Construction & Diagnostic of Recombinant DNA Plasmid - Research Paper Example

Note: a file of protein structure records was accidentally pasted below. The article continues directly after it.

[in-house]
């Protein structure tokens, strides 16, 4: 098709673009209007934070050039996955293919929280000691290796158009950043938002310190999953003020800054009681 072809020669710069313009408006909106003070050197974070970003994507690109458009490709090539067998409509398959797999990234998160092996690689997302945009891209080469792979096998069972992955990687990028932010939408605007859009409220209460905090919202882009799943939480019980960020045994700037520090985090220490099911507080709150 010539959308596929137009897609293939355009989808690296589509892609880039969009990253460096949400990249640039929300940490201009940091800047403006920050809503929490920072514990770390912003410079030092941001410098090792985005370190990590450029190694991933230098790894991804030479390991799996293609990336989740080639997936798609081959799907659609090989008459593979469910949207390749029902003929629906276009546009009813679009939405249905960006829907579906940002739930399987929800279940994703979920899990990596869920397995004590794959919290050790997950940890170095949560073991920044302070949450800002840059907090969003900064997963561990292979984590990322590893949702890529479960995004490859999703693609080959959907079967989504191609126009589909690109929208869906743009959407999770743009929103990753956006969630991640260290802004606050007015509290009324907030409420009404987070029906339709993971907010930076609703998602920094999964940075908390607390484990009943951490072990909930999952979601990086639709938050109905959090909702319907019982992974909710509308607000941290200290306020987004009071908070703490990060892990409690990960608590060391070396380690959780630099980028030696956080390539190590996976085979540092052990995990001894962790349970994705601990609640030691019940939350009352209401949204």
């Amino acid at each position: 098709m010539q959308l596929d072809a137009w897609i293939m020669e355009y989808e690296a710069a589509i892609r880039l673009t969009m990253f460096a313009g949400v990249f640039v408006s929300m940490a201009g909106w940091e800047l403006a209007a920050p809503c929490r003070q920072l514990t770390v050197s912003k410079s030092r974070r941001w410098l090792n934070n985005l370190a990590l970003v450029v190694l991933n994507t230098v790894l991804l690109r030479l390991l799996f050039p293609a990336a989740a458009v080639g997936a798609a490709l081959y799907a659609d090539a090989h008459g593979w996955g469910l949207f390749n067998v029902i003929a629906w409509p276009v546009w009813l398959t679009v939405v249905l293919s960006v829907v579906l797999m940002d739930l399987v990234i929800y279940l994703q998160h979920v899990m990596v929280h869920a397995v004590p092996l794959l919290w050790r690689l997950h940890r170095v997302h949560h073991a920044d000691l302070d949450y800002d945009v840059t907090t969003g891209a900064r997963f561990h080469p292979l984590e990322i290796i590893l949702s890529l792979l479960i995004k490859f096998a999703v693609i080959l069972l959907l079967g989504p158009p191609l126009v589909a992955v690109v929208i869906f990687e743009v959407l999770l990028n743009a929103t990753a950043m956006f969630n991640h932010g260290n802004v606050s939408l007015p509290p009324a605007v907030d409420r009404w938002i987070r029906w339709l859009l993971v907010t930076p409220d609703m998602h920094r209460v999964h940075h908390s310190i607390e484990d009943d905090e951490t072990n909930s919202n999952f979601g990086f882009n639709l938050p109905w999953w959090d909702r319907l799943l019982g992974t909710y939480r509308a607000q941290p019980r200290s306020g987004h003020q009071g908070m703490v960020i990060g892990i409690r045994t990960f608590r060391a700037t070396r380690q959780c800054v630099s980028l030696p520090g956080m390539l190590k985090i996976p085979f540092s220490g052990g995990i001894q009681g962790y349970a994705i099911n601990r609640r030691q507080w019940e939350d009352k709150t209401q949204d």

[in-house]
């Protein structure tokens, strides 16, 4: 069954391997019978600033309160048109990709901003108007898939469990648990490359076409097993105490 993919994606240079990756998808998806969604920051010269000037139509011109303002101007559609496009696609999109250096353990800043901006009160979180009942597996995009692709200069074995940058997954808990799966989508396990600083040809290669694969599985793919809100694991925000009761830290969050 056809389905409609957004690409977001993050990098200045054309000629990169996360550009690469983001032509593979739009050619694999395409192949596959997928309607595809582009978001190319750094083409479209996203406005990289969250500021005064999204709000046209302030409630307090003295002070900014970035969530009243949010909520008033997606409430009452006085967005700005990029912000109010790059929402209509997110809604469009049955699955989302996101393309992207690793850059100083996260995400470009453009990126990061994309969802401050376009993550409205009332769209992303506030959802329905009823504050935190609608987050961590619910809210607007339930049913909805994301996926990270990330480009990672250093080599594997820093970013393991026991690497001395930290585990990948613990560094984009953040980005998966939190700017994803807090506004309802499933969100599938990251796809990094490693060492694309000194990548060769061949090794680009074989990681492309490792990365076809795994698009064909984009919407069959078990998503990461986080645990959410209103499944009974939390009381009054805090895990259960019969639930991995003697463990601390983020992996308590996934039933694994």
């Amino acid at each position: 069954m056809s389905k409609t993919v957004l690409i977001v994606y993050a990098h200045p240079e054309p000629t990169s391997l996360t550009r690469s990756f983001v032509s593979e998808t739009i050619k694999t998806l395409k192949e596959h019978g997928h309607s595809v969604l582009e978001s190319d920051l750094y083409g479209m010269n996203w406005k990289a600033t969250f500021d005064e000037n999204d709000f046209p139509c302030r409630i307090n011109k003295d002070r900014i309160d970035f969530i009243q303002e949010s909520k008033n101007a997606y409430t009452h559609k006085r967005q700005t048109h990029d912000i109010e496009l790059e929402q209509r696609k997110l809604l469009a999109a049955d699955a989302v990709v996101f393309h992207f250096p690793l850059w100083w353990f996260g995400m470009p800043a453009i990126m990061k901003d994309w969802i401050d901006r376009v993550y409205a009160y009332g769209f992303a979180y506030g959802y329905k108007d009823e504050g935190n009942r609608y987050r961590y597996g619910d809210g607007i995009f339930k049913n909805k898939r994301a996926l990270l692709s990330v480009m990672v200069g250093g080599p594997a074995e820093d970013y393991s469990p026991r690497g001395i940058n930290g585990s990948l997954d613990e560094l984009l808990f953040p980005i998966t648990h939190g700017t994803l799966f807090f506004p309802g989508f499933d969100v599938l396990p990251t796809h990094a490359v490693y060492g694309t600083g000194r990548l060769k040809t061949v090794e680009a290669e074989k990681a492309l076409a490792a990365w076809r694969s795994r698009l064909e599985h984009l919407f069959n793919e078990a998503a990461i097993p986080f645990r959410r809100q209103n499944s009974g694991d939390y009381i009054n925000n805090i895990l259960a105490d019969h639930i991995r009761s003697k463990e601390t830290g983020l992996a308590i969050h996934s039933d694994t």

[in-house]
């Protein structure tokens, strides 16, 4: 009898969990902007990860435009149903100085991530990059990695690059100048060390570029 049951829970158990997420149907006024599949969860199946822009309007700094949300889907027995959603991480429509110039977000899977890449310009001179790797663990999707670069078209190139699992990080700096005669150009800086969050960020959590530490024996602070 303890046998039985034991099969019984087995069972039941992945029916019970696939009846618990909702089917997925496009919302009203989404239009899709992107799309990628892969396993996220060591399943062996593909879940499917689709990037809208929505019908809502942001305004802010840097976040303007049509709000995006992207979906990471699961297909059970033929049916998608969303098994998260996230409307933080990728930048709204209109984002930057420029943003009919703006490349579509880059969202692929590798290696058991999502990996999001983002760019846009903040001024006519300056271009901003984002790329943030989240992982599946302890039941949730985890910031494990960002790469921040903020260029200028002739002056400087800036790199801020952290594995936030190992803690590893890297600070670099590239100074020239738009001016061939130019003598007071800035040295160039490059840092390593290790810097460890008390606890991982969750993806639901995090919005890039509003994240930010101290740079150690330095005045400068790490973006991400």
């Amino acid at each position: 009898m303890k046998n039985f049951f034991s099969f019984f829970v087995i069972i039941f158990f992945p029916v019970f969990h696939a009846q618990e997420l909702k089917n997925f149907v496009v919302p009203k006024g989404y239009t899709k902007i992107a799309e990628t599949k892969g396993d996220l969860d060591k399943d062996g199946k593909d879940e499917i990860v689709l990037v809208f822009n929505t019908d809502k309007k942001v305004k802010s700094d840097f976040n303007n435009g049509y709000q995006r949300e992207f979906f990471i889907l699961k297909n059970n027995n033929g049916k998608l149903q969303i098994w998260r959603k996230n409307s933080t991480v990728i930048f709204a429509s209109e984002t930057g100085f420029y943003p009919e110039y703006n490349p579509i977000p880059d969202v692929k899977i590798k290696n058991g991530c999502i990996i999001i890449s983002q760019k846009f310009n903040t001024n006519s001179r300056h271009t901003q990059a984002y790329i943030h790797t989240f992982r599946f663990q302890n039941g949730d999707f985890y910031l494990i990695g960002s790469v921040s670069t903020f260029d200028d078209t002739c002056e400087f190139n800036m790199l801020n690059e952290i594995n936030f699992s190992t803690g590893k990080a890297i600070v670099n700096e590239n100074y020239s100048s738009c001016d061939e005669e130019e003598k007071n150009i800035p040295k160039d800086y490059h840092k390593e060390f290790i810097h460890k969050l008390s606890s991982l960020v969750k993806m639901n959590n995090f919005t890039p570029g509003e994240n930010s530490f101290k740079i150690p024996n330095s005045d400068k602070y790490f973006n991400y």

The experiment established that the competency of cells increased greatly.Â In the next experiment, running PCR provided me with an amplified His3 gene which is used in subsequent steps to transform haploid yeast. Transformation occurred through homologous recombination. The experiment proved that specific integration does occur although cases of non-specific integration are rampant. In the next experiment, I constructed a sub-clone of the HIS3 gene and inserted it into a plasmid pSP72 making a recombinant plasmid which I used to transform bacterial cells. In order to determine whether the integration was successful, I extracted the plasmid to analyze if the inserted gene was present. However, I established that integration had not been successful. Introduction One of the laboratory techniques that help in understanding the basics of knocking out genes is the standardized procedure of replacing the ADE2 gene responsible for adenine biosynthesis with HIS3 that is responsible for one of the steps in histidine amino acids. The procedure involves production of a hybrid polymerase chain reaction (PCR) as the first step. The hybrid product constitute of the vector DNA template and the primers of choice. Running of the PCR major steps produces the hybrid product. Agarose gel electrophoresis helps in determining whether PCR amplification occurred. The next step involves the transformation of yeast cells with the hybrid PCR product. The last step involves analysis of r4esults and morphology of transformed yeast cells. Other experiments involve transforming competent Escherichia coli cells with the use of a plasmid as a vector. This transformation follows the recombinant DNA technology protocol. The general procedure starts with digestion of plasmid DNA and template DNA of interest with restriction enzymes to generate DNA fragments with sticky ends. The second step involves ligation of the DNA fragments using DNA ligase, forming a recombinant plasmid. The next step involves insertion of the recombinant plasmid into the competent bacterial cells. The final step involves plating on appropriate media and selection of transformed cells. In addition, performing a backward procedure of isolating the plasmid from the transformed cells verifies insertion at the right locus. Laboratory 1: Transformation of Competent Bacteria Objective: Introduction of Plasmid DNA into E. coli cells and determination of transformation efficiency Materials and Reagents: Plasmid DNA Gene of interest SOC media LB-amp media Procedure: The protocol preferred was the High-Efficiency Transformation Protocol. However, a variation occurred with 2Âµl of plasmid DNA. The high efficiency transformation protocol requires thawing of competent cells in ice for about ten minutes. The next step involves transfer of 50Âµl of the cells to a transformation tube using a micropipette. Adding of 2Âµl of plasmid DNA into the tube followed. The next step involved placing the mixture on ice for 20 minutes. Next, exposure of cells to heat shock at 42?C occurs, a process lasting 35 seconds. Following this was adding the right amount of SOC media to the cells. After this, incubation at 37C? for 40 minutes and subsequent vigorous shaking followed. Plating of the cells in LB-amp media and overnight incubation at 37?C was the last step. In the first experiment, plating of the concentrated cell mixture without dilution occurred. In subsequent trials, there was dilution of cell solution at different dilution ratios.
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